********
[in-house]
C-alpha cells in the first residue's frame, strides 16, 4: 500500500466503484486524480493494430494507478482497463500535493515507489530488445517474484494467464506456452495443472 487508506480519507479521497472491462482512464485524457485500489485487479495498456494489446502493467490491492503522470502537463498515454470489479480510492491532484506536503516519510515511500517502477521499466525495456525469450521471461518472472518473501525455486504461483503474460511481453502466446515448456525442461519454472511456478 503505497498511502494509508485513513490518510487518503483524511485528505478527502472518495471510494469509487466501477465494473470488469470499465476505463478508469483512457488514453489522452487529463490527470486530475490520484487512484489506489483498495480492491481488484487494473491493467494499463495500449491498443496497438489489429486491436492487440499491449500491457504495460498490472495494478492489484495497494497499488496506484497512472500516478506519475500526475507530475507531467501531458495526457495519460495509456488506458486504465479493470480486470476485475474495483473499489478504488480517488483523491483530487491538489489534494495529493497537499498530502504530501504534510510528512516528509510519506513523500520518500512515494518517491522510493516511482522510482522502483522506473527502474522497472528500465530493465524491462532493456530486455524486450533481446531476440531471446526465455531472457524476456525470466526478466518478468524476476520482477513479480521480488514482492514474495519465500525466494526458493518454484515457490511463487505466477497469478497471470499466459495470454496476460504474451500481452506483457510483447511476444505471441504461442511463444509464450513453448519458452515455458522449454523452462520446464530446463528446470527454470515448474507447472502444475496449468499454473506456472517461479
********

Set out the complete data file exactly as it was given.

[in-house]
C-alpha cells in the first residue's frame, strides 16, 4: 500500500466503484486524480493494430494507478482497463500535493515507489530488445517474484494467464506456452495443472 487508506480519507479521497472491462482512464485524457485500489485487479495498456494489446502493467490491492503522470502537463498515454470489479480510492491532484506536503516519510515511500517502477521499466525495456525469450521471461518472472518473501525455486504461483503474460511481453502466446515448456525442461519454472511456478 503505497498511502494509508485513513490518510487518503483524511485528505478527502472518495471510494469509487466501477465494473470488469470499465476505463478508469483512457488514453489522452487529463490527470486530475490520484487512484489506489483498495480492491481488484487494473491493467494499463495500449491498443496497438489489429486491436492487440499491449500491457504495460498490472495494478492489484495497494497499488496506484497512472500516478506519475500526475507530475507531467501531458495526457495519460495509456488506458486504465479493470480486470476485475474495483473499489478504488480517488483523491483530487491538489489534494495529493497537499498530502504530501504534510510528512516528509510519506513523500520518500512515494518517491522510493516511482522510482522502483522506473527502474522497472528500465530493465524491462532493456530486455524486450533481446531476440531471446526465455531472457524476456525470466526478466518478468524476476520482477513479480521480488514482492514474495519465500525466494526458493518454484515457490511463487505466477497469478497471470499466459495470454496476460504474451500481452506483457510483447511476444505471441504461442511463444509464450513453448519458452515455458522449454523452462520446464530446463528446470527454470515448474507447472502444475496449468499454473506456472517461479